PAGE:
Automaker executives explained that as senior vice president of external affairs, Trapasso is responsible for providing strategic direction on Chrysler international, federal and state government relations. They also are looking to Trapasso to coordinate the activities of the corporate representative in Latin America as well as lead the company's community relations efforts and The Chrysler Foundation.

Trapasso joined the OEM from international law firm Crowell & Moring where he was senior counsel, advising clients on public policy matters on both domestic and international issues.

Previously, Chrysler noted that Trapasso served as senior adviser to the chairman of the Democratic National Committee to provide strategic counsel on major donor fundraising programs and on the 2008 presidential election. Furthermore, Trapasso also has held various senior-level positions within the federal government, including assistant counsel to the president for the Office of Presidential Personnel at the White House during the Clinton Administration.

"With this announcement, I want to thank Rob Liberatore, ad interim external affairs adviser, for his commitment and contribution to our company during this search process," Marchionne stated.

Chrysler added Liberatore will stay on with the company in order to assist with the transition.

Major Plant Investment in Indiana

In yet more news from the automaker, Chrysler also announced on Tuesday that it would invest $43 million in new equipment and tooling to expand its operations in Kokomo, Ind.

Executives explained the investment will be used to increase capacity at their Kokomo casting and Kokomo transmission plants, adapt them to support production of the World Engine and improve processes for the 62TE transmission program.

With this announcement, Chrysler pointed out that it has invested nearly $1 billion in its powertrain operations since 2007.

Back in December of last year, the company recounted that it pushed $179 million in its Global Engine Manufacturing Alliance (GEMA) plant in Dundee, Mich. The facility is set to produce the 1.4-liter, 16-valve Fully Integrated Robotized Engine (FIRE).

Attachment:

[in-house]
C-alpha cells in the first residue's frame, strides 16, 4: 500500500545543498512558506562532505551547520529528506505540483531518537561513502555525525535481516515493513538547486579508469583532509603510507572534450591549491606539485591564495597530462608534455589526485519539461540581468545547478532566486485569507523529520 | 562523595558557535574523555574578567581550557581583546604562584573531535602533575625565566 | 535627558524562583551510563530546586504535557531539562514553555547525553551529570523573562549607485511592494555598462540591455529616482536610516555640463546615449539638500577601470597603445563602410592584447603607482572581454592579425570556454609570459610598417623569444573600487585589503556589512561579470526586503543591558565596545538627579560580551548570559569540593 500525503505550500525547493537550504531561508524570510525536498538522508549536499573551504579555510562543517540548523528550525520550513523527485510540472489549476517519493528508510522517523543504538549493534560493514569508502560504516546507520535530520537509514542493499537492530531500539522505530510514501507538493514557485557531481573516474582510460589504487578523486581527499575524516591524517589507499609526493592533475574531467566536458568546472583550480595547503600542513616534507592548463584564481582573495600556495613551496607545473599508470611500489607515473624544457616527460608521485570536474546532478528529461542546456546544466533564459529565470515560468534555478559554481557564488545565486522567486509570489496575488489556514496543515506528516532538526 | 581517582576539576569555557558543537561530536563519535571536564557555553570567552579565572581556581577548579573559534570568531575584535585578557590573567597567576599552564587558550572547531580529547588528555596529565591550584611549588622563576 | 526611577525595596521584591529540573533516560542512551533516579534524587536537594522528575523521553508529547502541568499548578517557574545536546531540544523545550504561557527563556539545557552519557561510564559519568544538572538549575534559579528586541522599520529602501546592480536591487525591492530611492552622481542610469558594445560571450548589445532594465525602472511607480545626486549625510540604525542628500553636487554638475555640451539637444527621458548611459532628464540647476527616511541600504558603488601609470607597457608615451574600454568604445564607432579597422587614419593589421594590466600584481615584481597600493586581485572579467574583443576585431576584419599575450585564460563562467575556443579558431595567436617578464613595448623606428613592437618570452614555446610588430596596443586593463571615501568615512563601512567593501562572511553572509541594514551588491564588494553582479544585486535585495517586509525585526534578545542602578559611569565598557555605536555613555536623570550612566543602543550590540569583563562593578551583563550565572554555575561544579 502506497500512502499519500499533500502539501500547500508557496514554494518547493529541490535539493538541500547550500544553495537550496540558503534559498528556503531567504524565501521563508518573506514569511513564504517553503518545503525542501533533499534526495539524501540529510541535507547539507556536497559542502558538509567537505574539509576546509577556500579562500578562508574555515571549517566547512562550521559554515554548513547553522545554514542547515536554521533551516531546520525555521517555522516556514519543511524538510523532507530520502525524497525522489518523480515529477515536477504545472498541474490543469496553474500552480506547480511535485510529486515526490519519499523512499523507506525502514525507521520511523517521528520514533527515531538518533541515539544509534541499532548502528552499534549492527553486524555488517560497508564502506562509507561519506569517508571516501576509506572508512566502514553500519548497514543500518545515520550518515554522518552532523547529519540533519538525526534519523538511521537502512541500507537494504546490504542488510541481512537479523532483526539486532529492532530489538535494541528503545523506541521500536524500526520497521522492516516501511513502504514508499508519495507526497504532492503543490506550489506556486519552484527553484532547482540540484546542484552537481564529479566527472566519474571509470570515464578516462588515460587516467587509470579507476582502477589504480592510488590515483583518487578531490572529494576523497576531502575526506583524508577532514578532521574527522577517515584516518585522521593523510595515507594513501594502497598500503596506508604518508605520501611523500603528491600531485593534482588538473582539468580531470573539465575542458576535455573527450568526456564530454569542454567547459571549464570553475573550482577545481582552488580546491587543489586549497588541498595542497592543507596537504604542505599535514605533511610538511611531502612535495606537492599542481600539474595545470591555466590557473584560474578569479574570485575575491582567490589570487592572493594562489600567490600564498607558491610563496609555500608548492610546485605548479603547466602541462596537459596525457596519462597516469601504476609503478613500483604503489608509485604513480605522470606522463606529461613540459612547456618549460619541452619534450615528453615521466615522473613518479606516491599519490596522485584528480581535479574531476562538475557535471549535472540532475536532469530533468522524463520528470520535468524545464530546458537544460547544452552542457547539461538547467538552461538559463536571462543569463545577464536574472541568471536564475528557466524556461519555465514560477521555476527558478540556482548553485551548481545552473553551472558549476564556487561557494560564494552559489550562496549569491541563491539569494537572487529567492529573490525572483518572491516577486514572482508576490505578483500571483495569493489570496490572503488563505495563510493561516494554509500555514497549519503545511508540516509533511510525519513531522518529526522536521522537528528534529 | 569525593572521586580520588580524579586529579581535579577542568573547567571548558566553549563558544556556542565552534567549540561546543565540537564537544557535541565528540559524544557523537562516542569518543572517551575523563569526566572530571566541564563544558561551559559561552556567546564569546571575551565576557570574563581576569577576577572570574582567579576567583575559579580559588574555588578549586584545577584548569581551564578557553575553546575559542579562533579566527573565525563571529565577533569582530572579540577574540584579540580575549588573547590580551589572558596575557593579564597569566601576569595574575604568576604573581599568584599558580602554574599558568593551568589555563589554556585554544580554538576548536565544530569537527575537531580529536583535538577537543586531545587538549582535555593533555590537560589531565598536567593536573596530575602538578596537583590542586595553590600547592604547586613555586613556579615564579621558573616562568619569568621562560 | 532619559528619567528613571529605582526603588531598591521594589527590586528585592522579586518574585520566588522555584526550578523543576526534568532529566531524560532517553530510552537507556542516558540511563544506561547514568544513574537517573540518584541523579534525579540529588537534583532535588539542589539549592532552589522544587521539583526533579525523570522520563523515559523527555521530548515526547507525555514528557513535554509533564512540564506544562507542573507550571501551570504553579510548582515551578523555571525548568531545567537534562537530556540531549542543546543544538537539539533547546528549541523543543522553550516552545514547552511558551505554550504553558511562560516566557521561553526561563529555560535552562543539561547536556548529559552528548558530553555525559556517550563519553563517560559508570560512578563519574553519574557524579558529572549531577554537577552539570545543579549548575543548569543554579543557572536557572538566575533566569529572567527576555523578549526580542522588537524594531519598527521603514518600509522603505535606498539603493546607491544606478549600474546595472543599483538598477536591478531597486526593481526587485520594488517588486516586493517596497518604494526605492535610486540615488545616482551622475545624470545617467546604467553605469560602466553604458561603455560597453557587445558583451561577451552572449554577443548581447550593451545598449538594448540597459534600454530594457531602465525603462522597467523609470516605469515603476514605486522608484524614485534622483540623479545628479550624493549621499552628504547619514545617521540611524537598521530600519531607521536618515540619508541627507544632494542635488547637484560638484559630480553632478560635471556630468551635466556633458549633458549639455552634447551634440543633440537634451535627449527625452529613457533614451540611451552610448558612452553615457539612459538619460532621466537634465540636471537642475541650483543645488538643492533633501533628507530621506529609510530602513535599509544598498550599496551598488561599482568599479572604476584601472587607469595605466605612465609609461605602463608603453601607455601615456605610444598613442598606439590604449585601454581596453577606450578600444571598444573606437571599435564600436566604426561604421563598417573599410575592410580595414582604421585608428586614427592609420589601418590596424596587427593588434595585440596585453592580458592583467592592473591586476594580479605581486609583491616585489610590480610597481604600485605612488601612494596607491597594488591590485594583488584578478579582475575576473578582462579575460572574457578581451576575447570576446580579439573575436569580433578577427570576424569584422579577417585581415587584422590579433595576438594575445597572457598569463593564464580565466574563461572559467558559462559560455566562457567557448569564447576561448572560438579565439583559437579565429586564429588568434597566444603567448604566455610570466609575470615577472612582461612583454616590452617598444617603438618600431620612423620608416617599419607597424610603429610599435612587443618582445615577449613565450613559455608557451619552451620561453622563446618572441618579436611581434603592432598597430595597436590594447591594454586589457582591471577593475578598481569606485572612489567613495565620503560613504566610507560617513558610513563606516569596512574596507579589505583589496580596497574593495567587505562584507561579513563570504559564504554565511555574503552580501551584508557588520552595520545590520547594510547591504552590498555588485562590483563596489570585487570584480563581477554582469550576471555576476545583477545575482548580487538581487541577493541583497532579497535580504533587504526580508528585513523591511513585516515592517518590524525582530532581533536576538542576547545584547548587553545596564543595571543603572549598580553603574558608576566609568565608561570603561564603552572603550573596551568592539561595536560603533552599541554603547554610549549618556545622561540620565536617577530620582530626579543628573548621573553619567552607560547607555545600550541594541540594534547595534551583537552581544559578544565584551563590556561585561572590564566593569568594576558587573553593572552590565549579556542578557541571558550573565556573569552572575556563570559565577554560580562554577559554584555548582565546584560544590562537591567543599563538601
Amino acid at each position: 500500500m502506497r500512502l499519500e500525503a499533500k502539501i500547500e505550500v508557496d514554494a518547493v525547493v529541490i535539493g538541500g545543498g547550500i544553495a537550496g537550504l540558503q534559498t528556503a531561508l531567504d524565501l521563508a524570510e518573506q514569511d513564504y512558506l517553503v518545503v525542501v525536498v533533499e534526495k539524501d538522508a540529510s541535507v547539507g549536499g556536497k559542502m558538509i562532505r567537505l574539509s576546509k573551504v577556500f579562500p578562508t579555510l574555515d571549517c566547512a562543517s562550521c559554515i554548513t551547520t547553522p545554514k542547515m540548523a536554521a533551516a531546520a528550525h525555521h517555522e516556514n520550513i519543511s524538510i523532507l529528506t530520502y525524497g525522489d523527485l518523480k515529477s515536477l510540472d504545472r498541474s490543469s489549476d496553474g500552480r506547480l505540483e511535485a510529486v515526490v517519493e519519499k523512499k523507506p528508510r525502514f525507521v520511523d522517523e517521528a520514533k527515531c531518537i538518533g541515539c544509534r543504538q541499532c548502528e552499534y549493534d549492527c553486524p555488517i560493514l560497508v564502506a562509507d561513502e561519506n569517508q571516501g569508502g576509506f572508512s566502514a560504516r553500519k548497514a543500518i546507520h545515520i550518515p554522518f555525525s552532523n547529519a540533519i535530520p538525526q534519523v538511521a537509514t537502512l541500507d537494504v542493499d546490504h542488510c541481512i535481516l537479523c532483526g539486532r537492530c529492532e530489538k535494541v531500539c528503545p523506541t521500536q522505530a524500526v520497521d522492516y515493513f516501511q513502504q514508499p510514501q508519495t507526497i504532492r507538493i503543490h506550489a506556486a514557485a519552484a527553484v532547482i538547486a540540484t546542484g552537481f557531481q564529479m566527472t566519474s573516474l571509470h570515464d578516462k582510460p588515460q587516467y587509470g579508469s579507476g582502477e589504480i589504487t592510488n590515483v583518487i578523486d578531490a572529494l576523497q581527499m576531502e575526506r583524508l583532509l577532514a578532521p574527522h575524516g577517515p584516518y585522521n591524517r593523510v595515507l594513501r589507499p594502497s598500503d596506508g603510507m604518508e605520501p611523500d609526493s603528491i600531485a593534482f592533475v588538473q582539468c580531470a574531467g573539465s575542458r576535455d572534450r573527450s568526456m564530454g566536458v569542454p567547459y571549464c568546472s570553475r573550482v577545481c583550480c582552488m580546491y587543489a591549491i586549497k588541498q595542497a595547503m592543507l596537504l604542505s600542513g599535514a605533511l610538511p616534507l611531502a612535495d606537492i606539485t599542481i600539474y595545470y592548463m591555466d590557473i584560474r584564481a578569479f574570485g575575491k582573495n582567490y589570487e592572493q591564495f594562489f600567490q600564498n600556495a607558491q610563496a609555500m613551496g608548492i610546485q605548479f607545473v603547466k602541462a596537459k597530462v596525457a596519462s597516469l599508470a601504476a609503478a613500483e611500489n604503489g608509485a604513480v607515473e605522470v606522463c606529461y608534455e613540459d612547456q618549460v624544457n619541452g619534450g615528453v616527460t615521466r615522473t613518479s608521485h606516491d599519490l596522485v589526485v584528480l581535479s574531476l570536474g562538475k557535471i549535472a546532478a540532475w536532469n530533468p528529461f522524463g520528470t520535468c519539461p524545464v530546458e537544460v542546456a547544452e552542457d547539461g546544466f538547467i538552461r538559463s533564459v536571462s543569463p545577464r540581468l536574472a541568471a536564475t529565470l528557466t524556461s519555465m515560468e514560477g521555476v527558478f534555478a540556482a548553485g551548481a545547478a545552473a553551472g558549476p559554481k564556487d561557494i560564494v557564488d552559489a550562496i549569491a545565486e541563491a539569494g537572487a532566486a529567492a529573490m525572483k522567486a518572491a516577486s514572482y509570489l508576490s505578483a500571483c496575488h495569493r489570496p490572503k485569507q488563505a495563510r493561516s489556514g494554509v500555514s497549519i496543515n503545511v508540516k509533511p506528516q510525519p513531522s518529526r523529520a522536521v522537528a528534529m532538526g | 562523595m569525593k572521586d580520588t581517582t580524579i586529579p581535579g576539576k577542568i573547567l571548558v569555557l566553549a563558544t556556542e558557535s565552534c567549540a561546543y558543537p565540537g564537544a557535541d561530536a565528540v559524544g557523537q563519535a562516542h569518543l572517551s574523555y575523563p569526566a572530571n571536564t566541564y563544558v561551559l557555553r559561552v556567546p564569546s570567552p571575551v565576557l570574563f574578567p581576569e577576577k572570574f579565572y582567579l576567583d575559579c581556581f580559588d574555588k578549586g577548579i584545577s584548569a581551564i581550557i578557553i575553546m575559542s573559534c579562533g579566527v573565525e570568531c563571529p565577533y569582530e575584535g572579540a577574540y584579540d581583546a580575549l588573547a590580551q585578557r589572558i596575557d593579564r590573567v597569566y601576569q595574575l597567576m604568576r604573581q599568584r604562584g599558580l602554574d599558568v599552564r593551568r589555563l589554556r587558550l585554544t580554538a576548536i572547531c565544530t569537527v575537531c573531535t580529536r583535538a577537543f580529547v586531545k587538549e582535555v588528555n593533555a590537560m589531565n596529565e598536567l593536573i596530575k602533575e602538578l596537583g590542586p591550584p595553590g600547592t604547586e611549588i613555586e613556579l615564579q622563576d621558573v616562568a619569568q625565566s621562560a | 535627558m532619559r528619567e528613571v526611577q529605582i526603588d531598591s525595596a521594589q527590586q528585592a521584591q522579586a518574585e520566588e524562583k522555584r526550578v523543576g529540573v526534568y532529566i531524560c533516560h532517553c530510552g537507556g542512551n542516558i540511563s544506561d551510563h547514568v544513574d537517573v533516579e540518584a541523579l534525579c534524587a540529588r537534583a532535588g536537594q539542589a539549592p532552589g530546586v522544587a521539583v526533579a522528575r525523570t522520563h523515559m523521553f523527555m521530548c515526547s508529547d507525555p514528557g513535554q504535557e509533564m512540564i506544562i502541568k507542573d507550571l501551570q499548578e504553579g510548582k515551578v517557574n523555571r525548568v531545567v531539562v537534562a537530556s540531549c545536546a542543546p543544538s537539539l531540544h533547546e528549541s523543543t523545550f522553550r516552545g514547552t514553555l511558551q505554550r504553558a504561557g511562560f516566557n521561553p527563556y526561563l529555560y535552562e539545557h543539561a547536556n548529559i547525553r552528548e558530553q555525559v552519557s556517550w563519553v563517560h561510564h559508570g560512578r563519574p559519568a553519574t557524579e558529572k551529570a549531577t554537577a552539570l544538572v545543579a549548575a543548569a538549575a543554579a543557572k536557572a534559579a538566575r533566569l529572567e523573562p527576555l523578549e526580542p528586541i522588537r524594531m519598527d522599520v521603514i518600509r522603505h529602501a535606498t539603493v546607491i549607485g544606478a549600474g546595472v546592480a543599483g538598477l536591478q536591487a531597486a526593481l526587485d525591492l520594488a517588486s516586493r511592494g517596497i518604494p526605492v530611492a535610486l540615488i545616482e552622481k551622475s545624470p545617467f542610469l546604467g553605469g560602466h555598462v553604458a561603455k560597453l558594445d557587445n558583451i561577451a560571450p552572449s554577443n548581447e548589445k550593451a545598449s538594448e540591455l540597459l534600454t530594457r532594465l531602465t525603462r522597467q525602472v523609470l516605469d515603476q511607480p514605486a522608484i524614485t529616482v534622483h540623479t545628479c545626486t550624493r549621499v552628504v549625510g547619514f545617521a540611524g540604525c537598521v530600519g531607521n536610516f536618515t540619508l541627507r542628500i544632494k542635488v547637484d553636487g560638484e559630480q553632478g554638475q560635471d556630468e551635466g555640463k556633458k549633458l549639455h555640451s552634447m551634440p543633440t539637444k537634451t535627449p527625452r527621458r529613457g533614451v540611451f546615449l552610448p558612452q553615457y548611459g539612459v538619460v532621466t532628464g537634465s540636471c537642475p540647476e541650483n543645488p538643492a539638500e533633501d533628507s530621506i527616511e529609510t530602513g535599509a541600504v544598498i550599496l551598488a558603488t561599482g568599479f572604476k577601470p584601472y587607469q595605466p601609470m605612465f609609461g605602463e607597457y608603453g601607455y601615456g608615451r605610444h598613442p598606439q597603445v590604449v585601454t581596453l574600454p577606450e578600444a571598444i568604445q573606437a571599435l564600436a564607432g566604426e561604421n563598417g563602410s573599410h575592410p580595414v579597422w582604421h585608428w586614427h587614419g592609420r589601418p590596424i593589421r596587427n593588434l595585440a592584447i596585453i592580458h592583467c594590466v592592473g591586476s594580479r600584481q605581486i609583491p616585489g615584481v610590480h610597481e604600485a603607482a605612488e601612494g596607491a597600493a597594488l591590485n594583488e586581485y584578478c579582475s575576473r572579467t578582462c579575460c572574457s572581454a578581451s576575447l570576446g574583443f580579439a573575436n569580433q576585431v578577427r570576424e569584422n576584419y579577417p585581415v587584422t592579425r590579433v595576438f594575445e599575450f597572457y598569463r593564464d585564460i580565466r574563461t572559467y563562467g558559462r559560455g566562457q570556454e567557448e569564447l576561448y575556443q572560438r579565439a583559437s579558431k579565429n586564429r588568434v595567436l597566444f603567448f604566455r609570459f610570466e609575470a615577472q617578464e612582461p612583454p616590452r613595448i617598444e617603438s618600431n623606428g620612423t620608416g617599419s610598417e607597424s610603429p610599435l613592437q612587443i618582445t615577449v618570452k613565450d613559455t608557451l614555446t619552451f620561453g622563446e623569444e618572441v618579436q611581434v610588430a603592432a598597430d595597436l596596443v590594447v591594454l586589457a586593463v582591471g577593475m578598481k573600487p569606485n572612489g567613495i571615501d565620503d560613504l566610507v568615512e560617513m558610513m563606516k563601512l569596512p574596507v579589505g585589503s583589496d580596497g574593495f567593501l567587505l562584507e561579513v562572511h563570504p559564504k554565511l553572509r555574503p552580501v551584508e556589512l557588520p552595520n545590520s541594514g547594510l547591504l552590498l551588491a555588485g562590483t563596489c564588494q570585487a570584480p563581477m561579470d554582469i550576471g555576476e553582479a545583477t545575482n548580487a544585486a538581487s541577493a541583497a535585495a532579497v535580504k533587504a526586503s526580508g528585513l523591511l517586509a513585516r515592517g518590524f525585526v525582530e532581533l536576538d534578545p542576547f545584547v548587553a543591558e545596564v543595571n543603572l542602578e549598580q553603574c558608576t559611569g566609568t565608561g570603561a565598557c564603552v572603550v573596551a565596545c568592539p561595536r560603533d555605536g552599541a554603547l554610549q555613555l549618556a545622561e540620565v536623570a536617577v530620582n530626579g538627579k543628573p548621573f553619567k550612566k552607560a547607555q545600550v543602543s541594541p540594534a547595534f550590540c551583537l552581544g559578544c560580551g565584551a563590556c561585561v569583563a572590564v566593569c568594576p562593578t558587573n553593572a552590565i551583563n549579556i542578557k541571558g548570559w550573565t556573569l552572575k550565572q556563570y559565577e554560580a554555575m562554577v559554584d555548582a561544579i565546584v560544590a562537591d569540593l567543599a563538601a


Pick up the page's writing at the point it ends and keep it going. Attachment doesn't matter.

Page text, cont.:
In May of 2007, Chrysler also orchestrated a $730 million investment in the Pentastar engine program, which began production at the all-new Trenton, Mich., Engine Plant this past March.

Executives reiterated that the World Engine is built at the GEMA facility in Dundee. They said GEMA produces the 2.0- and 2.4-liter I-4 for use in the Chrysler Sebring and Sebring Convertible, Jeep Compass and Patriot and Dodge Avenger, Caliber and Journey.

Meanwhile, the company added the 62TE transmission is used in the Chrysler Sebring, Sebring Convertible and Town & Country and the Dodge Avenger, Journey and Grand Caravan.

The automaker highlighted that Tuesday's investment announcement in Kokomo will create 399 new positions. The company indicated the figure included up to 379 spots to be filled by employees called back from lay-off status and 20 new hires in supervisory positions.

"As Chrysler Group works to implement the very robust business plan outlined on Nov. 4, 2009, our facilities in Kokomo will play an integral role in achieving those objectives," explained Scott Garberding, senior vice president and head of manufacturing for Chrysler.

"This investment will keep our facilities at the forefront of innovation and advanced technology," Garberding continued.

"We want to thank the city of Kokomo for approving our tax abatement request and their continued support, he added.

Local officials were delighted with Chrysler's decision.

"Over the past several years, Chrysler has shown a continued commitment to investing in Kokomo, allowing our plants to stay on the cutting edge of automotive technology," noted Kokomo mayor Greg Goodnight.

"This investment is great news for Chrysler, and it's great news for our community," Goodnight added.

More Overall Assessment from Marchionne

While nearly reaching one year as CEO, Marchionne was probed earlier this week about Chrysler's performance since he took the helm.

"I think it's been a great experience," Marchionne stated. "We've got a great management team. I think we lived through hell here in the first six months of the process. There's a lot naysayers out there about what we would be doing. We've been pretty quiet and will continue to be that way.

"I think what is important to us is product and distribution. Those two things continue to be our main focus," he went on to emphasize. "We need to let the brands speak for themselves. I don't like grandstanding. I don't think it's a style of the house. I'd much prefer to prove our projections with facts. The first quarter is an indication of good performance. I take it as an encouraging sign. The rest of it is in the making. We'll see this as we go forward."

Marchionne wrapped up the call by stressing how Chrysler performed in the first quarter of 2010 is an indicator of what the automaker could show in future financial disclosures.

"It is my hope that we'll be above zero on operating profit for every quarter going on here through the end of the year. I think that's the only thing I really care about," Marchionne said.

"I don't want us to be the biggest carmaker in the world. I want us to be the most profitable," he continued. "That requires discipline and also humility because this is a vicious market. Before we go out and blow our horn about anything, I think we've got to be on very firm ground."